For a composting toilet, then we do have compost to be emptied, but we can find a location to dispose of it safely. I know not to use human waste on plants we will be eating, but with enough land, there will be somewhere to dispose of it safely. We can mark off and area just for that and grow plants that have no food value to keep it being recycled into nature.

Cost: $960 for composting toilet. $40 for a solar powered vent fan, adapted from an RV model.
Total Power Draw: Zero.

For drinking water, we need a well. Drilling a well in a somewhat remote area can cost a lot, but Wisconsin tends to have high water tables, so hopefully it is not too expensive. We can add a water pump with a solar panel and battery to keep water flowing all the time and have a backup power source. The well itself will probably be slightly removed from the house to make it easier to access and repair if needed, but not too far away to reduce cost of running pipes to the house.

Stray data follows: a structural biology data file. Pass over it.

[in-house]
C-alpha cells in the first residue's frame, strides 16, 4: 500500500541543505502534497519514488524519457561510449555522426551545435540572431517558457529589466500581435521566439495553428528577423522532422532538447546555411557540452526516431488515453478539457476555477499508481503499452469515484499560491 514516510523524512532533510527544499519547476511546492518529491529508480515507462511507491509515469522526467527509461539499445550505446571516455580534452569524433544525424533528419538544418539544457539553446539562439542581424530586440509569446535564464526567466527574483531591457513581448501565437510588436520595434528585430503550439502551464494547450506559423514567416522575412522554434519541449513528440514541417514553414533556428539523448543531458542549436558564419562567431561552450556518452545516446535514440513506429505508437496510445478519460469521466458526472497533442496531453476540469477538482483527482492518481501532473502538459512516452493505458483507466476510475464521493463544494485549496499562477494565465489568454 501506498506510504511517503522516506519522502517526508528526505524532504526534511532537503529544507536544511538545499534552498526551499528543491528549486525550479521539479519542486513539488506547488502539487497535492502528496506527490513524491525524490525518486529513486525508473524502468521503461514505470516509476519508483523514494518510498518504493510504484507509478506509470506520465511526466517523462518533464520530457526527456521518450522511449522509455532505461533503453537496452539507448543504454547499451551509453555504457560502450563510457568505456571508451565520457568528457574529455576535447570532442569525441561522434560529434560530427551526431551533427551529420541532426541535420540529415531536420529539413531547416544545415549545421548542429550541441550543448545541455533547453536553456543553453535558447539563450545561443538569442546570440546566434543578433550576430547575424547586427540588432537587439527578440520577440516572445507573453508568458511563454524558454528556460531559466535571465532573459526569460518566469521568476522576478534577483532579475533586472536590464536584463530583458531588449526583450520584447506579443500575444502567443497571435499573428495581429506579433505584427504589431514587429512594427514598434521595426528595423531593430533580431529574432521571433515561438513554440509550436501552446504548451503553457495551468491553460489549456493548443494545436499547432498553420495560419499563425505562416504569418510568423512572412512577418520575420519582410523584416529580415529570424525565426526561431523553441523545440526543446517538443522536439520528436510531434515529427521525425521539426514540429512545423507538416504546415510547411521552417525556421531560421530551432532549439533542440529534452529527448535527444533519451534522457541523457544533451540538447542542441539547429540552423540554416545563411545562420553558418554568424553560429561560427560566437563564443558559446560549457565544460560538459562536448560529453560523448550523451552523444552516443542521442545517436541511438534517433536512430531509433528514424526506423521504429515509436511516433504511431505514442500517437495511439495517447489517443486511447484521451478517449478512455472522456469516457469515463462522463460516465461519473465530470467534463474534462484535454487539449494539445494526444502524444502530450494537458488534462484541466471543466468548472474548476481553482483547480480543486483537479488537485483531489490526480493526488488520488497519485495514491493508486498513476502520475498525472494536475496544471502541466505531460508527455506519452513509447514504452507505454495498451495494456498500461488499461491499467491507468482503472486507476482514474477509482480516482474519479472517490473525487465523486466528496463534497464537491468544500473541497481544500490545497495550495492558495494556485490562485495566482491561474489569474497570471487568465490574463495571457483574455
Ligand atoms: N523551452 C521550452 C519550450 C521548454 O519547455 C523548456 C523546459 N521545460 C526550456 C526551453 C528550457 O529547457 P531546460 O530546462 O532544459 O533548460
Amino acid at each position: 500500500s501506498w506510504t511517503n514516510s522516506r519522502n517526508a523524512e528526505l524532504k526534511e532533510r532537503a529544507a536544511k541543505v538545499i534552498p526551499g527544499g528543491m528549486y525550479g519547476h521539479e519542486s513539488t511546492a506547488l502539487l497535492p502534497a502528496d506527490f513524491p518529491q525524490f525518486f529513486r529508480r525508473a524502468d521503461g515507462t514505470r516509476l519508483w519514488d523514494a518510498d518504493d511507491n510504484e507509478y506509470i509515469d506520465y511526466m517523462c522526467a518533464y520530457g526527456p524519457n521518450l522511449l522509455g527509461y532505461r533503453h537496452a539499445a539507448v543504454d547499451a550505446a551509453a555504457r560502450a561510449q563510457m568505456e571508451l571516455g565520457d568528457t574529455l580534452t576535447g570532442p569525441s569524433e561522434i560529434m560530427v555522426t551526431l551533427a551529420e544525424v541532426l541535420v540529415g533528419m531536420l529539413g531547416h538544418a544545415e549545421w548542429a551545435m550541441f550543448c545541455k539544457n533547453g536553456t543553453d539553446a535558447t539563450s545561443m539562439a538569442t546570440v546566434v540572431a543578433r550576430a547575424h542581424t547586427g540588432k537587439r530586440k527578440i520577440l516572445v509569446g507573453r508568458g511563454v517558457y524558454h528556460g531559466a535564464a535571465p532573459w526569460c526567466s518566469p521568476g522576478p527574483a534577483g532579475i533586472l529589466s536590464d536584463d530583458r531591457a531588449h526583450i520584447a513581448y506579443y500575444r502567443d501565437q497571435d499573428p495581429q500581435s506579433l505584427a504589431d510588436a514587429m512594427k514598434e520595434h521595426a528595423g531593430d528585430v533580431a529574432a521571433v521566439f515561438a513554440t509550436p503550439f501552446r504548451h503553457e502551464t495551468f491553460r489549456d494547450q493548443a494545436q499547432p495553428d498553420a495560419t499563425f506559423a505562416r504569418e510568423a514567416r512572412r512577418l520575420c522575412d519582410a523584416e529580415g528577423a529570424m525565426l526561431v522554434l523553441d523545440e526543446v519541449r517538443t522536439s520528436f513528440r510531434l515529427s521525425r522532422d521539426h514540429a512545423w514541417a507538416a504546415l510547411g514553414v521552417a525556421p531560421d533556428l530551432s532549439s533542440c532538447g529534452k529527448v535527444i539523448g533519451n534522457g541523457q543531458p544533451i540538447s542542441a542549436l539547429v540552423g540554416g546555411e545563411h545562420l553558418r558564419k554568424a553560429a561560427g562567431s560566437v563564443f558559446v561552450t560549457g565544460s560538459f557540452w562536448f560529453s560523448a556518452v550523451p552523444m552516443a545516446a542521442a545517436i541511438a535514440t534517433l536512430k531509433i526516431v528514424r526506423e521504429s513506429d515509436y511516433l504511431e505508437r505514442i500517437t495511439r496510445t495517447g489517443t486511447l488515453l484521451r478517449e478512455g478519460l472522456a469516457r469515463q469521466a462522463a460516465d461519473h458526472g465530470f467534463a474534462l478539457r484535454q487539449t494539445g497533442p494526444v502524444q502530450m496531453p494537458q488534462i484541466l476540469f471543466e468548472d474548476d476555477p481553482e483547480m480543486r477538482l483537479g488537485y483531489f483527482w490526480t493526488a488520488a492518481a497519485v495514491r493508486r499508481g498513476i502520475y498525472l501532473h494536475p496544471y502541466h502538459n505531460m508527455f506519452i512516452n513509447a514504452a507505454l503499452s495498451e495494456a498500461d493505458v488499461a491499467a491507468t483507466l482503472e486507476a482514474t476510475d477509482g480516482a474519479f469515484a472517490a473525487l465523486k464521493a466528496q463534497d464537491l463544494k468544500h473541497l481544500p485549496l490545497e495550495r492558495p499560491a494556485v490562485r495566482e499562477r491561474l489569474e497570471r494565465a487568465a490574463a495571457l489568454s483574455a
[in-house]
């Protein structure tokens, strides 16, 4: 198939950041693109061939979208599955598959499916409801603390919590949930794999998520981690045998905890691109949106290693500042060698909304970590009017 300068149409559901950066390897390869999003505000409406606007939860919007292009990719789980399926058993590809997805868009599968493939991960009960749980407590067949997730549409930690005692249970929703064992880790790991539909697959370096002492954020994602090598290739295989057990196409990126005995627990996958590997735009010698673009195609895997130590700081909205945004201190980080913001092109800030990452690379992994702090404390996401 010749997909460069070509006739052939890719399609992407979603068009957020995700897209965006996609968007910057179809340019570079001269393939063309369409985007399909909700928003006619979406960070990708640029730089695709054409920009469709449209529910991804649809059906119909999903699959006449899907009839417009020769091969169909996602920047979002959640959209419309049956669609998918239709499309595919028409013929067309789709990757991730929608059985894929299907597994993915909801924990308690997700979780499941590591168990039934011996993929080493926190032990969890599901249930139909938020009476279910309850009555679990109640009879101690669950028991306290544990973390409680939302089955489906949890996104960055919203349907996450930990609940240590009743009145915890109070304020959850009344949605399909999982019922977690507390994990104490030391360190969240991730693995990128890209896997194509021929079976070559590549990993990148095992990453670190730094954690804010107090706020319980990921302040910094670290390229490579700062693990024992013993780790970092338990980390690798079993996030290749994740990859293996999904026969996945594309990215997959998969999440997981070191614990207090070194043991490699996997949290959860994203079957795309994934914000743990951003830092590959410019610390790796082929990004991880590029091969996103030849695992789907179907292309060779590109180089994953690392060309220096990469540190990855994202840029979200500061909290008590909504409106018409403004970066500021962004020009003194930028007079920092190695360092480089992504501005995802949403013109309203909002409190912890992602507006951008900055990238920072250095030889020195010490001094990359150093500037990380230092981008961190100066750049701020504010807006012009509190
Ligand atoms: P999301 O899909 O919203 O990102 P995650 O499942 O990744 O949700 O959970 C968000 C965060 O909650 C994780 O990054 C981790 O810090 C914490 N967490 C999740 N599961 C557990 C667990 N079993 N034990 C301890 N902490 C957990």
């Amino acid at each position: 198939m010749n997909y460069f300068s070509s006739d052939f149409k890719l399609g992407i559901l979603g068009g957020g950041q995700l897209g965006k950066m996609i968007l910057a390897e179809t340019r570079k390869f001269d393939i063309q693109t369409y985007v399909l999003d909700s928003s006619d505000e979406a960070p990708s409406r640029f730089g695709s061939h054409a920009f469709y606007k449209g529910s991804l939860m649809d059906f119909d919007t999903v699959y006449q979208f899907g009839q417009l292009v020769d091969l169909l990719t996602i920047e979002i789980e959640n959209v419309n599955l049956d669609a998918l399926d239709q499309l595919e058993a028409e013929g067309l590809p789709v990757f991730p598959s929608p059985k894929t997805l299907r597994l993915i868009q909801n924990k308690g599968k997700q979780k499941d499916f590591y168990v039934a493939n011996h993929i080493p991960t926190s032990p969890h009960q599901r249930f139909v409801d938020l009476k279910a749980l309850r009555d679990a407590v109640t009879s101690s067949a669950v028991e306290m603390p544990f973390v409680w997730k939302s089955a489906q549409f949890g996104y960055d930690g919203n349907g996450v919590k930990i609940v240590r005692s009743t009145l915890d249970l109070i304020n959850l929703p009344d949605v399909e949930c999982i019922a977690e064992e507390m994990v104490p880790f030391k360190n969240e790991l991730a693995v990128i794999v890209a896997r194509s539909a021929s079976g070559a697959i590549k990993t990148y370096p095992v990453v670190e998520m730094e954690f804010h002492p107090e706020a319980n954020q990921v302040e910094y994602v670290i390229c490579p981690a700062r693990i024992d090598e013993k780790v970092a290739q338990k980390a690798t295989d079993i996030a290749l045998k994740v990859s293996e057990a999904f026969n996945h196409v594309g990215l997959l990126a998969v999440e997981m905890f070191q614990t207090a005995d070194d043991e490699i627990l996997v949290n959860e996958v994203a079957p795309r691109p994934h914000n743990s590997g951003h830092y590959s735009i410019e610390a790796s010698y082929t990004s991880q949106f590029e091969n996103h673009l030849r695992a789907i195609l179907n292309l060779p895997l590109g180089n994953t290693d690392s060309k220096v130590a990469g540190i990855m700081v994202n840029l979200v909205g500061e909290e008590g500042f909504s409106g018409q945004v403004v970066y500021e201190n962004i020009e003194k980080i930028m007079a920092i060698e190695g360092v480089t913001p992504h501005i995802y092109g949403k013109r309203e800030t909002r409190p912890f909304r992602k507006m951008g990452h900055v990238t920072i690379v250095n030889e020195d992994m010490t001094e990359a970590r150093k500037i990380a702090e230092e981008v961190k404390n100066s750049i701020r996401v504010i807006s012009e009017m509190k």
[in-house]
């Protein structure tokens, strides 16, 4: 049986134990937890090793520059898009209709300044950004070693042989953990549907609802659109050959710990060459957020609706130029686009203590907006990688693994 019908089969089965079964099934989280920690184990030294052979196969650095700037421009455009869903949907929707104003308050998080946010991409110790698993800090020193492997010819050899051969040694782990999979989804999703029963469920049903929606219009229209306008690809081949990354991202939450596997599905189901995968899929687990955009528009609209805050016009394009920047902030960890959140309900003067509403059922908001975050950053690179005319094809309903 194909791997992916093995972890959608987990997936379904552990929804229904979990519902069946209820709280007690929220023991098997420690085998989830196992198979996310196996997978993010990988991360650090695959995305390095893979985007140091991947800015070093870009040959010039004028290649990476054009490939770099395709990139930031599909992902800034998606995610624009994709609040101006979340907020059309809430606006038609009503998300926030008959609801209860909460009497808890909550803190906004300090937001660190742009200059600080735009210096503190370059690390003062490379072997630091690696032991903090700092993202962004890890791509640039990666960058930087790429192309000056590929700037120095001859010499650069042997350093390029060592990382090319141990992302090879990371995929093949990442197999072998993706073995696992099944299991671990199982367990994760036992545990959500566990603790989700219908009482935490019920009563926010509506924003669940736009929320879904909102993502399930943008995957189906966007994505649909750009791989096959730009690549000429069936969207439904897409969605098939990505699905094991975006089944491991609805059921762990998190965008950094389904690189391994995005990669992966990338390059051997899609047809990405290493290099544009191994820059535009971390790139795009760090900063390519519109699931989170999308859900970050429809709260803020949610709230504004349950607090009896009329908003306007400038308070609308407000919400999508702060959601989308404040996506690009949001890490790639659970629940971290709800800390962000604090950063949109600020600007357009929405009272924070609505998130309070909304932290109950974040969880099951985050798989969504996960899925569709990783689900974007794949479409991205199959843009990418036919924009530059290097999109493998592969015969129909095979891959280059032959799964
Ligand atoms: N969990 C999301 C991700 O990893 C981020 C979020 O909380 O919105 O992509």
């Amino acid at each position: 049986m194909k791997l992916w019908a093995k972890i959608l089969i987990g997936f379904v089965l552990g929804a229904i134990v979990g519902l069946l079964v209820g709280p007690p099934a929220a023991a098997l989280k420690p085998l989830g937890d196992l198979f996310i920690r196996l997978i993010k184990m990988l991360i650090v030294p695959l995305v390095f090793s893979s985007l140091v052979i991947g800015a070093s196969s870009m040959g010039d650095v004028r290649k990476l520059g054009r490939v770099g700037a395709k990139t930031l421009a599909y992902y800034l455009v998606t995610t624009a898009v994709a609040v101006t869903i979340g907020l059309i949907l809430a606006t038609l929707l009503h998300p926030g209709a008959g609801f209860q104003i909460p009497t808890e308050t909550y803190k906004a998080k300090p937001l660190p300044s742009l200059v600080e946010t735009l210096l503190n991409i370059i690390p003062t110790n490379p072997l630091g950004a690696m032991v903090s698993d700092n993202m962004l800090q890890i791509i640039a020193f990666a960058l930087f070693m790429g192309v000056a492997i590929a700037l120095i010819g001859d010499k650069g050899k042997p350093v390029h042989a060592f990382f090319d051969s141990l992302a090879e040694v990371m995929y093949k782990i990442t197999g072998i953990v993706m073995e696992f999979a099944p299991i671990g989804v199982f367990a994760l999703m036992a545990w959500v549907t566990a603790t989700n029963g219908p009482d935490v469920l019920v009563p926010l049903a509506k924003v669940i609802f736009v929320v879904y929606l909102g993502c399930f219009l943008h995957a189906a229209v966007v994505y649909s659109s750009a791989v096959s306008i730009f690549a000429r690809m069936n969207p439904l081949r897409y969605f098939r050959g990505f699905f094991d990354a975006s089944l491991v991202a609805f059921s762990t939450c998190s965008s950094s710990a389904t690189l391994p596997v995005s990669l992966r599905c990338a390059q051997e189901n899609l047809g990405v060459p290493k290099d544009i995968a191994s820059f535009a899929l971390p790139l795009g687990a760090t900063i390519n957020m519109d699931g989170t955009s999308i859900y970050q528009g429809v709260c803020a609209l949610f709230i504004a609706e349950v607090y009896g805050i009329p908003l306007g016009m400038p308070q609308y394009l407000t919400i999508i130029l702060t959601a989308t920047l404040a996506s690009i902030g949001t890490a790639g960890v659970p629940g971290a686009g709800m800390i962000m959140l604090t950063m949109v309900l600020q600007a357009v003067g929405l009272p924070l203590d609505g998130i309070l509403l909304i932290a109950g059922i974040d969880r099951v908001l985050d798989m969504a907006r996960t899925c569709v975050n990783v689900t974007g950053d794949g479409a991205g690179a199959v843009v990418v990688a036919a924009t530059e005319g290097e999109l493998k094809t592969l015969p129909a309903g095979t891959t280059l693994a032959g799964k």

We will also need to filter the water, no matter what the quality is, we will always filter our water. We can get a really good water filter for under the kitchen sink for about $300 and it includes a tank for water to that faucet. If needed, we could even place it in a location to connect to the bathroom sink as well to have clear and clean water there as well. It may be a bit of overkill, but we want to remain safe and mineral free with our water.

Cost: $300 for water filter. $240 for water pump from well. $390 for 5000 Watt inverter for water pump. Unknowns include battery and solar panel/charge controller for water pump as well as miscellaneous supplies like wiring and pipe.

While having the water pump be on its own battery and solar panel may be a little more expensive, it will also require less wiring to run to the pump as well as a backup in case the main system fails and will still allow us to have water.

The only remaining two pieces of the water system then are heating the water and figuring out something to do with the gray water.